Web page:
What’s it like raising children in the Arsenal?

Not having a yard is a challenge, but my mom has four acres in Guerneville so they get to experience that. We do a lot of park time and do our best with a sandbox and water table out front. It’s been easier than I thought it would be. They love it here—we have a swing in our living room.

What have you learned since your sons were born?

In the past year, I’ve come to see being a parent not just as my job, but as a privilege and a gift. I’ve realized these are two amazing little creatures that I get to parent. It’s not that I have to parent them, I get to parent them. And I’m recognizing that this is not a permanent state. …

Another thing about motherhood for me is that it’s softened my eyes to the world in general. When I come across someone who’s difficult, I
think more about why this person is difficult.

Also, it can be easy to get caught up in what’s hard. If you see where there is abundance, where there is that bright spot, that’s what you’ll continue to see.

Who’s in your support system?

We have a good support system in my family. My mom will take the boys when we have a show. Nicole Perry—Perry Family Daycare—has been my life raft, plus my friends and neighbors.

The Down Syndrome Connection of the Bay Area is a great resource for us. They’re in Danville and they offer parent support, play groups. They’re just amazing advocates.

What have you learned as the mom of a child with Down syndrome?

I’ve learned to keep expectations high. You never know how he’s going to surprise you next.

Last summer, we went to the fair in Sonoma County. There was a little pony ride and we weren’t sure about putting Quinn on a pony. Would he cry? What would he do? But Remy wanted to go and so we put Quinn on, and he rode like he’d been on a horse all his life.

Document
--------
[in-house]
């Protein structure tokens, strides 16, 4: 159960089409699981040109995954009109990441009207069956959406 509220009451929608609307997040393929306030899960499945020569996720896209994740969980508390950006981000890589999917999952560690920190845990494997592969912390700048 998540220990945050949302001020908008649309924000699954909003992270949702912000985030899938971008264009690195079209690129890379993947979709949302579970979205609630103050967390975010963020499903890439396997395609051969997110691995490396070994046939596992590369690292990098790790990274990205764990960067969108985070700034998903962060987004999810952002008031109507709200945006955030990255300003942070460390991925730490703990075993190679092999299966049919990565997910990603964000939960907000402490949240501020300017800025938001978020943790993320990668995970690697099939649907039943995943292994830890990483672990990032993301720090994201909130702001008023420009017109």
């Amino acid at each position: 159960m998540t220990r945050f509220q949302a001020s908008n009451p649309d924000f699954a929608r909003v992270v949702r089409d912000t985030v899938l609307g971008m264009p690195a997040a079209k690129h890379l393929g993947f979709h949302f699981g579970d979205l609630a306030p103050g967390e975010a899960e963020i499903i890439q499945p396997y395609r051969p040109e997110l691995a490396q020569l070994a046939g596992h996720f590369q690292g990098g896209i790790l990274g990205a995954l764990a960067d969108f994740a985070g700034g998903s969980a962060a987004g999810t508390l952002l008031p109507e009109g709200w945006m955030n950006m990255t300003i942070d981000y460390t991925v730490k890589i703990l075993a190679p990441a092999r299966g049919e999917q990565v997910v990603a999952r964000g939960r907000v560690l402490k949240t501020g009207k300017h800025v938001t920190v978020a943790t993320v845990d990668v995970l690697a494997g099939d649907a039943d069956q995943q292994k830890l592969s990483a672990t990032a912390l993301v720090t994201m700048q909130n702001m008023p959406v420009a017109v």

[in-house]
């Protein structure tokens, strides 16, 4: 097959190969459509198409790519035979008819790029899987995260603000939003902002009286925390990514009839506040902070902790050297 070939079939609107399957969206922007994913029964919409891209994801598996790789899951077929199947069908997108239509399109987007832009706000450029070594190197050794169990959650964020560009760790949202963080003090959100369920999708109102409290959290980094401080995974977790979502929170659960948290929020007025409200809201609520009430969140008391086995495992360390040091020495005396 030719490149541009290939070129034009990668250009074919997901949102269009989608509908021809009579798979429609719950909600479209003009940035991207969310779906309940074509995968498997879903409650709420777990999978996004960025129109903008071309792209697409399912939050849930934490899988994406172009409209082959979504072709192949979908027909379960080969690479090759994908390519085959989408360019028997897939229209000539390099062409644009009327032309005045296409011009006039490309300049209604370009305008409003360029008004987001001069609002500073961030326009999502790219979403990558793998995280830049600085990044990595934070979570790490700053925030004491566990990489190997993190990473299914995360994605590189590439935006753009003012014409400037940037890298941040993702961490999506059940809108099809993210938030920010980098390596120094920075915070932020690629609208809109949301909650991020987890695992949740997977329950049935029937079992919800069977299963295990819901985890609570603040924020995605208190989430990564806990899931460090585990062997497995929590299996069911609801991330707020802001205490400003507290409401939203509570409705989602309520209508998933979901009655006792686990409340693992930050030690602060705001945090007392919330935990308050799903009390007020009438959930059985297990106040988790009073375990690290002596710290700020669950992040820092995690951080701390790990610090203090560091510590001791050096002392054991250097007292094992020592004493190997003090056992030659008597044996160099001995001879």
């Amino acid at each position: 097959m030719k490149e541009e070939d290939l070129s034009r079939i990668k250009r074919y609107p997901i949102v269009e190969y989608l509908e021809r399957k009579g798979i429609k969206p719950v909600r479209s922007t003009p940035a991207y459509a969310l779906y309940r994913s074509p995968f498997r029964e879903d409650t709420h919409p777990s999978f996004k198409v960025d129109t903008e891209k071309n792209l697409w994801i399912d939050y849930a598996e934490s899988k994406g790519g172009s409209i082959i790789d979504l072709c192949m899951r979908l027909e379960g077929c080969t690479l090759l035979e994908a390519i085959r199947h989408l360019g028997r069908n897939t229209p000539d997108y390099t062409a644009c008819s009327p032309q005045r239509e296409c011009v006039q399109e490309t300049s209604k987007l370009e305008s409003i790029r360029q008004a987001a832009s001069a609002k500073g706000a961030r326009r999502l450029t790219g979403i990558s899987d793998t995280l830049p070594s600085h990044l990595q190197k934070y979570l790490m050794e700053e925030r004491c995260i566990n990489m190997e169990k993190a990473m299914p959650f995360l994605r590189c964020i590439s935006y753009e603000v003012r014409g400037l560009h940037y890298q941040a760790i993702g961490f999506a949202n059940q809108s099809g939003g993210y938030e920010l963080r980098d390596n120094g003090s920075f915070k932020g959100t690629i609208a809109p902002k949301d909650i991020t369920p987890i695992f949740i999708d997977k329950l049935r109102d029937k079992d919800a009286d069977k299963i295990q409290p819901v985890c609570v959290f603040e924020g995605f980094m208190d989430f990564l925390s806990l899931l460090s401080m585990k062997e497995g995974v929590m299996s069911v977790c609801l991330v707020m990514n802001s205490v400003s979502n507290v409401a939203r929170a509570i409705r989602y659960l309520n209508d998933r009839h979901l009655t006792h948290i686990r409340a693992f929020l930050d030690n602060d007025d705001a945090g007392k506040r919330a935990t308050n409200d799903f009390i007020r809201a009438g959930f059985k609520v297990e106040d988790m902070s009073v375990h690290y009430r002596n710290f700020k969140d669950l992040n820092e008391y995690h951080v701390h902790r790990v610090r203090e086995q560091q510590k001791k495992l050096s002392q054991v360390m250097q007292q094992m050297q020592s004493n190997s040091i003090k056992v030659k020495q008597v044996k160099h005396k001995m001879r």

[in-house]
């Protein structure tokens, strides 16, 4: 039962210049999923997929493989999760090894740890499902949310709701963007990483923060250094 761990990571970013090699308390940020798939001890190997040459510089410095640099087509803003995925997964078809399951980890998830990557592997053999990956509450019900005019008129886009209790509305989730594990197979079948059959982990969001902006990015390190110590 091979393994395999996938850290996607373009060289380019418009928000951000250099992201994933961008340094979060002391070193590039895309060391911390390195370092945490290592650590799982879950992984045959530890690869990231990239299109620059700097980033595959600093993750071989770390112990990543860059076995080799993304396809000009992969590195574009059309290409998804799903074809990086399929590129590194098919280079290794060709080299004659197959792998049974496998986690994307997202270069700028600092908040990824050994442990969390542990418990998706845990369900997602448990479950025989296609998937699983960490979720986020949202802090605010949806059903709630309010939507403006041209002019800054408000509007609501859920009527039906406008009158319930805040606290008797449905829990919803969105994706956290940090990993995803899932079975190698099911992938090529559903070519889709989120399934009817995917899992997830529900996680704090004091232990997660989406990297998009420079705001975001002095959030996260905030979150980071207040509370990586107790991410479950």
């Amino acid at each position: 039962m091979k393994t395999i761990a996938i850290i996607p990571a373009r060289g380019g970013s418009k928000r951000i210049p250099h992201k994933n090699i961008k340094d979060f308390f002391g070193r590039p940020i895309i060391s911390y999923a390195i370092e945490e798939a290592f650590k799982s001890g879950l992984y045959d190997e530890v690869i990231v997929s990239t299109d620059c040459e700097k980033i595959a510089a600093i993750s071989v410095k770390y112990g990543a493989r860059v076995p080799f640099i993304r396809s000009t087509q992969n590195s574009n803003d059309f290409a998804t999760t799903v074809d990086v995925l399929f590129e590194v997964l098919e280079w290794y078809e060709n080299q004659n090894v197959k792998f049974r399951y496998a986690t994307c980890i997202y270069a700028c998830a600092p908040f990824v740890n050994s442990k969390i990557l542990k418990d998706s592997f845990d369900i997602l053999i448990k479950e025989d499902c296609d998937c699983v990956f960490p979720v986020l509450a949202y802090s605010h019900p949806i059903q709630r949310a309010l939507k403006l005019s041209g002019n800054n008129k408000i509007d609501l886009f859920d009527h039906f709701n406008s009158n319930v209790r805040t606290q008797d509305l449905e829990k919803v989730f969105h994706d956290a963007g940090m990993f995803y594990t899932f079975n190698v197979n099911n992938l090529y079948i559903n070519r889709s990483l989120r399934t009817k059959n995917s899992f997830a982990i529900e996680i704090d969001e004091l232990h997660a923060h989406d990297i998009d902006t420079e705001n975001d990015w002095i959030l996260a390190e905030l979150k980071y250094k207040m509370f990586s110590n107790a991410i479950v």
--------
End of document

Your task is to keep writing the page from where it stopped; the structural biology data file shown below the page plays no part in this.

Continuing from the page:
Disney World this spring was the same way. We thought he might be overstimulated, and he loved it. We went to see The Lion King and it’s
dark in there and we worried about that, but he loved it and was part of the parade at the end, banging a drum as he marched around with the other kids.

Don’t count this kid out.

What’s it like to be on this journey?

It’s incredible. It’s frustrating. It’s joyful. It’s an incredible learning experience. It’s not a journey I would have chosen for myself, but I’m glad it was chosen for me.

The motto of Down Syndrome Connection is “More alike than different,” and that’s what I’ve learned. Once Remy was born, I realized that a lot of my frustrations and challenges were so much the same as I experienced with Quinn.

What advice would you give a new mom?

Don’t be afraid to ask for and accept help. You can’t do it all by yourself.

See your child first. Quinn is not Down syndrome, Quinn is Quinn.

There are so many other fears and needs, you need to see your child, love your child.

For people in town who see Quinn or see us: Don’t be afraid of people who are different. Before Quinn, I would see a family with kids with special needs and I would feel sorry for them. I know now that I don’t need to feel sorry for them —they have a lot of joy, just like any other family.

Quinn is just a boy. We are just a family. There’s no need to be afraid.